Thursday, April 26, 2007

As Many Times as it Takes

Posted by Lynne

In parenting, small actions make a big difference in a child's ability to learn. Take the classic power struggle at the crosswalk. A four-year-old boy runs up to the walk signal. He presses the button convinced the more he pushes it, the sooner the word walk will flash permission to cross. His mother cautions him to wait for her. She offers, at first, a sing-song kind of warning. Then she raises her voice in frustration. Later, in fear she yells. But the boy, as little boys will do, dashes across the street with confidence, or perhaps he's simply unaware of the danger of rushing.

When I talk with parents about this or any other predictable behavior, I recommend taking small action, proactively. This mother's power lies, not in reacting to a situation that doesn't go as she's hoped, it lies in taking small action before getting anywhere near the crosswalk the next time. When I tell parents that the best strategy is to take small action-- reach down and take a child's hand-- inevitably, I'm asked the same question. "How many times will I have to do that before he learns what to do?"

My answer--as many times as it takes.

In writing, as in parenting, oodles of patience is required. I've sat in countless writers' workshops and gone to many author events and like a bell ringing at the end of class, someone asks one of the following questions. How many agents should I submit to, before I give up? How many novels did you write before you got your first one published? How many times do you recommend a writer revise a manuscript?

The answer to all of these questions? As many times as it takes.

Patience is a value. Patience is a skill. Patience is hard to have when you want to write well and share your work with readers, more than anything in the world. Like the mother at the crosswalk, teaching her little one to follow the rules, writers must learn similar lessons. Wait until it's time. Be cautious. Let others help you. Learn from your mistakes. And, of course, no need to rush; you will get to the other side in due time.

For those of you who know me, you see the irony in my post this morning, since I'm not famous for my patience. It's true, I can be impatient. And yet, it will be seven years from idea to published parenting book. It's been five years from first query to first national parenting magazine assignment. Six months after completing my novel, I'm still revising. Maybe like me, you struggle with patience. That doesn't mean you don't have it. The path to patience is small action. Each day, take one step toward your goal, whatever it may be. Each step brings you a little closer to your destination. Small actions accumulate, and one day you'll be on the other side. On to the next intersection.


Judy Merrill Larsen said...

Lynne, I'm right there with you in your seven year book gestation (and in not being as patient as I'd like to be). You have such a good message here--thanks for reminding me. Things take as along as they take.

Therese said...

Seems to me, from your account, and the proof of Judy's and my own experiences, that recognizing one's impatience may well be a key to conquering it.

We are all succeeding as writers, seemingly in spite of our impatience. Interesting, isn't it?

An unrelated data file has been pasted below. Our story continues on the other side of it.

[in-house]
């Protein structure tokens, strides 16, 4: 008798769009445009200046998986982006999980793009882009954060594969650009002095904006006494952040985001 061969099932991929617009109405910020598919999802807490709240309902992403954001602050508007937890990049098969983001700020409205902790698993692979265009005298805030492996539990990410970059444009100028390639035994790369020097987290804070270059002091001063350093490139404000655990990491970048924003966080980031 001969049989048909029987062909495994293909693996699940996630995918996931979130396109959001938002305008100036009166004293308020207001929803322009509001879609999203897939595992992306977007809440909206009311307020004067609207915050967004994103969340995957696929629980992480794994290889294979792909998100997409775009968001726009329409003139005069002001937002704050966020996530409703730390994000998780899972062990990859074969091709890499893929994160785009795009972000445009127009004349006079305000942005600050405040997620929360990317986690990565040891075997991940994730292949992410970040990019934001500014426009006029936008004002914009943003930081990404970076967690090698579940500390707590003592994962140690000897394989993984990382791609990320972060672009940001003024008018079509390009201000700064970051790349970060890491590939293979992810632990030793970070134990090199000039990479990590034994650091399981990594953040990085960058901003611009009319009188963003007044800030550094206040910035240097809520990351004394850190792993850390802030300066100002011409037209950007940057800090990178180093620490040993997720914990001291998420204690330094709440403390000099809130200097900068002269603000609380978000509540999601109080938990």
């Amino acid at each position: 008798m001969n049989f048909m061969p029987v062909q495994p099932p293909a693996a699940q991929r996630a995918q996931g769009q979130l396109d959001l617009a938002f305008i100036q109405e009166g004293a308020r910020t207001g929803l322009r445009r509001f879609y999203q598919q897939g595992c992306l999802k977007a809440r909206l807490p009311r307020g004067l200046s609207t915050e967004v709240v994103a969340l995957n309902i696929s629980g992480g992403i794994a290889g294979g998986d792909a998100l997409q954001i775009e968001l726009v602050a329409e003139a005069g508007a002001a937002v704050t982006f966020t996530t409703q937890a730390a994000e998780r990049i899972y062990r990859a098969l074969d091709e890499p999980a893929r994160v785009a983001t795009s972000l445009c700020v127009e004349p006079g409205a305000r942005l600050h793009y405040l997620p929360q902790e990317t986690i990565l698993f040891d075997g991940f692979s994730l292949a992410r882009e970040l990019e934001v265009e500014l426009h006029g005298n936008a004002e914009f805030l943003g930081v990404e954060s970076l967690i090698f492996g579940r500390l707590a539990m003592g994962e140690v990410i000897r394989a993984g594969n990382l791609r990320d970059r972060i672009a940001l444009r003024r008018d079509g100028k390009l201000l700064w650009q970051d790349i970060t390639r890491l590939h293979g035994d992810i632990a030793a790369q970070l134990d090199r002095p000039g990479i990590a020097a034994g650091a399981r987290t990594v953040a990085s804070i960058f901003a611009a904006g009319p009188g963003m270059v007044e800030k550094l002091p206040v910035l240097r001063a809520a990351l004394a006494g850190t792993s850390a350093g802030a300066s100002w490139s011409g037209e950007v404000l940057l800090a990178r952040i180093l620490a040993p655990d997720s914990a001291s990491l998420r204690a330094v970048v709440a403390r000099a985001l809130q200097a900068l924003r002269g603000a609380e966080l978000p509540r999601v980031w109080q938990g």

Lynne Griffin and Amy MacKinnon said...


For many, seven is the luckiest number. So, lucky us! I'm glad my post was a good reminder to you. I wrote to share my thoughts, but also to remind myself.


Recognizing one's impatience may well be a key to conquering it.

I love your insight. So much so that the tag line for my next parenting book is "become aware, choose to change."

Thank you both for posting comments. I feel like we're old friends catching up over coffee.


Larramie said...

Patience, along with common sense, tend to go hand-in-hand. Yes, I realize the urge for instant gratification, but -- when once we've obtained or accomplished one thing -- there's always something else.

Judy, Therese and you, Lynne, have had to wait your turn; however, there's also much you've enjoyed in the waiting process. And my feeling is that you wouldn't change those years because that would be changing you.

Melissa Amateis said...

I needed to hear this. My patience wears very thin on those days when I obsessively check my email inbox for word from the agents who have my partials. I want it to happen NOW since I've been after this career for so long. But I keep telling myself, "All in God's time." :-)

P.S. - I nominated this blog for the Thinking Bloggers Award! Check out my blog for details.

Lynne Griffin and Amy MacKinnon said...


I admit I haven't enjoyed the journey as much as I should have, but indeed I am a better person for it.


Lynne Griffin and Amy MacKinnon said...


Hang in there. Waiting for *the call* is hard, but staying focused on the words, all in God's time, will see you through.

Thank you for nominating us for the Thinkers Blog Award. We are honored to be in such fine company!


Therese said...

That tag line is terrific! I see it on bumper stickers and t-shirts and bracelets and posters and paperweights...

Yep, my business background, running amok.

Therese said...

That is, I can see it...

Judy Merrill Larsen said...

Oh, if only I could get some of the 5 children who live under my roof to embrace that phrase . . . but that gets me right back to Lynne's original point doesn't it?

Next week, ladies, let's splurge for gooey coffeecake with the coffee, okay?

Lynne Griffin and Amy MacKinnon said...

Judy, any time you want to drop in on one of our writers' groups, just let me know and I'll make the gooey coffeecake. Lynne, I love this post and will have to read- and re-read it to remind myself to focus on the moment. Truly inspired.